On the other hand, you’ve got Bob Barrie and Stuart D' Rozario taking the entire honking United business with them from long-time agency Fallon, where they created their beautiful campaign. Work trumps relationship.

Or…not? What it’s hard for outside observers to ever know is: did the decision makers at United keep the business with its creators because, bottom-line, it’s about the work? Or were Barrie and D'Rozario, and not anyone in management, the key relationship people?

The easy answer is: both. United likes and trusts these two guys, and appreciates and values their work. And I hope that’s actually true.

But it’s also possible—I know because I’ve seen it—that the United folks have no idea why the work is good. They may have bought total shit work at some earlier point in time and might be capable of doing it again in the future but right now, they believe that Barrie and D'Rozario “get them” and their business and like hanging with them and it’s just a happy coincidence that they can do kick-ass work too.

“Lightning in a bottle” my business partner Matt Seiden calls it. When it happens to you, make the most of it.

Thursday, April 12, 2007

While I was out.

It’s been weeks since I’ve posted to this blog and the readership stats have, predictably, flatlined.

I was warned early on in this exercise by no less a blog authority than George Parker that the key to readership was frequent posting. Clearly this is a lesson I haven’t fully internalized and that’s because I keep mistaking what I’m doing for writing, which it only superficially resembles.

Blogging looks like writing. I use a word processor, I compose, I edit, I search for the right word or phrase. But what’s wanted in a blog is not lapidary prose but frequent electronic stimuli…intermittent reinforcement for people with short attention spans and lots of options.

So having proved to my satisfaction that blog postings, unlike limited-edition sneakers, do not gain in value from scarcity, I’m going to try for a few weeks to post every day and see what that fetches. If I don’t see a readership spike, I will have to confront the harrowing possibility that the problem is content—i.e. I suck at this—rather than frequency.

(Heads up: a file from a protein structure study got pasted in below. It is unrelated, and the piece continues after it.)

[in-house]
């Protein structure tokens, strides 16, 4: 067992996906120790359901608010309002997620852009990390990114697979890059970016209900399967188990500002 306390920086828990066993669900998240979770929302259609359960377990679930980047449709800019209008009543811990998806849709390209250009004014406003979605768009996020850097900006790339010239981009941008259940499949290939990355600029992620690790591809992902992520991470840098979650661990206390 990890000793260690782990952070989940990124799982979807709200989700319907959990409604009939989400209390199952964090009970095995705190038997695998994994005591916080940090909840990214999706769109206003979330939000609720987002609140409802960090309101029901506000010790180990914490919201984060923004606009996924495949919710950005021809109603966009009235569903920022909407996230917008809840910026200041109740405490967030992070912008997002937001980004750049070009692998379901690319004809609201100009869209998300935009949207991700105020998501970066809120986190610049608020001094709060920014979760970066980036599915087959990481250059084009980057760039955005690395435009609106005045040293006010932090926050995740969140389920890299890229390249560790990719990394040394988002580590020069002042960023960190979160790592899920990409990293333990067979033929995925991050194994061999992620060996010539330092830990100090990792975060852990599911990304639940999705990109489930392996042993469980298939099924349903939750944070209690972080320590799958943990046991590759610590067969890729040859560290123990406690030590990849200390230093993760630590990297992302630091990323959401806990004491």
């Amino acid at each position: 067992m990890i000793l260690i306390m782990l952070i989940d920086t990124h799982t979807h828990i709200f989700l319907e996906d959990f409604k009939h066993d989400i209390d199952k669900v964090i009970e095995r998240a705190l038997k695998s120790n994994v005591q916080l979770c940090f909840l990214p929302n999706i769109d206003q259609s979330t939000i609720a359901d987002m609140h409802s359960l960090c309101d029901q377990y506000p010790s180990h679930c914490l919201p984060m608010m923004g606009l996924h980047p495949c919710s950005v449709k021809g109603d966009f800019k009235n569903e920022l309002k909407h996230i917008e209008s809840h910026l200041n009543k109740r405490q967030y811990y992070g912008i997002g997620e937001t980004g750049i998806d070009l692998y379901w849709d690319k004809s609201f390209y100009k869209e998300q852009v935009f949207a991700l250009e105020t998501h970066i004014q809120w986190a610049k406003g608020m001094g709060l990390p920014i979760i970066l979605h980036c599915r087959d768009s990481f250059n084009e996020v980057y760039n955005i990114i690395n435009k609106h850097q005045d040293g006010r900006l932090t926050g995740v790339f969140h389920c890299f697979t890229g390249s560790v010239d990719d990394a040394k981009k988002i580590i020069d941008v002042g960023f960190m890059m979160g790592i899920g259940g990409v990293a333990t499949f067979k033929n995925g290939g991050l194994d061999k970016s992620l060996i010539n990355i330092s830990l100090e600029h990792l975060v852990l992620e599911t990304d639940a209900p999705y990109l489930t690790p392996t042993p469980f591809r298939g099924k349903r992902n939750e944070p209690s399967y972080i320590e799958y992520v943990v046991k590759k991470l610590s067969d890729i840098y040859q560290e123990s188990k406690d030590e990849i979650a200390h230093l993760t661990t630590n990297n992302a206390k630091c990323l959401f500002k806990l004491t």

But I don’t want to confront that idea yet. Maybe I can post my way out of this.

Thursday, February 22, 2007

Bill Bernbach would be proud.

Lost in all the schadenfreude about Crispin Porter and its Volkswagen work—the departure of client champion Kerry Martin, the strange “Fast” creature, the proto-Nazi designer—are these two lovely print ads.

Every agency that has worked on VW since it left Doyle Dane has kept the iconic Avant Garde typeface and the spare, white-space aesthetic. But no agency has been comfortable enough in its own creative skin to return to the original, classic layout and copy approach.

Just as it took certified Red-baiter Richard Nixon to finally establish diplomatic ties with Communist China, it took CPB to do these ads. Not just because they have nothing to prove creatively, but because someone there actually knows how to write.

The copy sells hard but gracefully and is 100% bullshit-free. The style is literate and witty but in no way condescending or snarky. If Crispin does wind up losing this business, it will be a shame. These ads are the real deal.

Tuesday, February 13, 2007

Dogs rule. BMWs suck.

So I'm watching the Westminster Dog Show, which, given nature of its audience, has lots of commercials featuring dogs.

Most of these commercials are for Pedigree, and they're great. Of course, when the brief is to encourage people to donate to a dog-rescue fund, and the audience by definition loves dogs, if you can't do a nice spot you should just give it up. Dogs rule, indeed.

And then this BMW spot comes on. Guy whistles for his Weimariner to go out for a spin. Dog looks dubious. Dog exits frame, reappears wearing a crash helmet. Now he looks dubious and ashamed. Against his better judgment, dog hops into back of BMW wagon. Guy stomps on the accelerator, hurling his dog against the rear windshield as he peels out of the driveway.

Nice creative choice to run on a dog show, guys. Note to dogs waiting for new owners in shelters: if someone comes in and jangles BMW keys at you...bite him. You're better off where you are.

Tuesday, February 06, 2007

Super Bowl Bench Warmers

I think the big winners and losers have been pretty well documented, don't you?

I'm sickly drawn in this post to the ads consigned to Purgatory, neither praised nor derided. I'm fascinated by the forgettable. If you're going to pay $2.5 MM to air a spot, at least try. Take a shot. Fail Big, like Snickers or Garmin. But no. Anyone remember these?

Ford F 150. Lots of parts coming together to truck. Like Honda's "Cog" with all the coolness stripped away.

Prudential. Rocks are good for skipping. Rocks are good for massage. Rocks are good for...let me guess...I feel it

Ford Edge. Let's see, the vehicle's name is "Edge" so let's have it ride (in clumsy CGI) on the edge. And have some rocker sing "I like to live on the edge." Which means, of course, that he doesn't.

And my grand prix for Forgetability, the least remembered, least-talked about spot on the Super Bowl: